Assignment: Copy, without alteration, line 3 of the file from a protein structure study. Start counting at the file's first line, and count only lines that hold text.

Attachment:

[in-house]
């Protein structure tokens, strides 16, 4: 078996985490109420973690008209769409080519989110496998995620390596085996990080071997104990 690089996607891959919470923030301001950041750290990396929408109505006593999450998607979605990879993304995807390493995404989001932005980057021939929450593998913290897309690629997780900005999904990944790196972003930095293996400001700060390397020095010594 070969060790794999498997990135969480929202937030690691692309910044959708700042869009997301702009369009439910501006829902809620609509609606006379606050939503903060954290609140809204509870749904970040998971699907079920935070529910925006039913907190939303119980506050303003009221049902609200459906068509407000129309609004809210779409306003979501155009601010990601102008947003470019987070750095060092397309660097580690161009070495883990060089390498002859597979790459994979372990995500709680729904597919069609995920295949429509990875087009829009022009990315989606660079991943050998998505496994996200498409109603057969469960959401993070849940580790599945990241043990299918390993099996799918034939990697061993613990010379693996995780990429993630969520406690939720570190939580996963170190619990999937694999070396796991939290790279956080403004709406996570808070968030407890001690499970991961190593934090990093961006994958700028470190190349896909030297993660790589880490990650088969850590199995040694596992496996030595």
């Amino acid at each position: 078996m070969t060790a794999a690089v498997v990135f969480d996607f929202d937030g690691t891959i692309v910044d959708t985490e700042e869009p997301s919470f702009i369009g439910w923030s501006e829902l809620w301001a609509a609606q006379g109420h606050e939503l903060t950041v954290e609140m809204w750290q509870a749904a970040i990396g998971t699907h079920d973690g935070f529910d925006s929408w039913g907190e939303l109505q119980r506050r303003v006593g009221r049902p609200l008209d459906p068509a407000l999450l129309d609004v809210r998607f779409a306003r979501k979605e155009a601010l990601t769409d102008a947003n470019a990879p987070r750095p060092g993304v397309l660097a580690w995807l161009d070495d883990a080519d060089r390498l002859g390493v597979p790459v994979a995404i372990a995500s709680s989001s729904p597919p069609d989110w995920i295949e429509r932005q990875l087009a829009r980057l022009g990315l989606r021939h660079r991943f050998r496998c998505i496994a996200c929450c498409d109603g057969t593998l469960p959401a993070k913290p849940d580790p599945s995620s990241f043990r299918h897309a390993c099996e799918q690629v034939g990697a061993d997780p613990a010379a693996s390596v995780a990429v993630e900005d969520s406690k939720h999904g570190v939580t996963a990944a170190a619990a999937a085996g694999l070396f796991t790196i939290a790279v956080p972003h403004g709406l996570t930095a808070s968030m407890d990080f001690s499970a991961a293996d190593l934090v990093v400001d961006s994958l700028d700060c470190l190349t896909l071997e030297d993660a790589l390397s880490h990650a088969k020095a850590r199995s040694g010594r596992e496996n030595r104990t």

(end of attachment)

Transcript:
């Amino acid at each position: 078996m070969t060790a794999a690089v498997v990135f969480d996607f929202d937030g690691t891959i692309v910044d959708t985490e700042e869009p997301s919470f702009i369009g439910w923030s501006e829902l809620w301001a609509a609606q006379g109420h606050e939503l903060t950041v954290e609140m809204w750290q509870a749904a970040i990396g998971t699907h079920d973690g935070f529910d925006s929408w039913g907190e939303l109505q119980r506050r303003v006593g009221r049902p609200l008209d459906p068509a407000l999450l129309d609004v809210r998607f779409a306003r979501k979605e155009a601010l990601t769409d102008a947003n470019a990879p987070r750095p060092g993304v397309l660097a580690w995807l161009d070495d883990a080519d060089r390498l002859g390493v597979p790459v994979a995404i372990a995500s709680s989001s729904p597919p069609d989110w995920i295949e429509r932005q990875l087009a829009r980057l022009g990315l989606r021939h660079r991943f050998r496998c998505i496994a996200c929450c498409d109603g057969t593998l469960p959401a993070k913290p849940d580790p599945s995620s990241f043990r299918h897309a390993c099996e799918q690629v034939g990697a061993d997780p613990a010379a693996s390596v995780a990429v993630e900005d969520s406690k939720h999904g570190v939580t996963a990944a170190a619990a999937a085996g694999l070396f796991t790196i939290a790279v956080p972003h403004g709406l996570t930095a808070s968030m407890d990080f001690s499970a991961a293996d190593l934090v990093v400001d961006s994958l700028d700060c470190l190349t896909l071997e030297d993660a790589l390397s880490h990650a088969k020095a850590r199995s040694g010594r596992e496996n030595r104990t």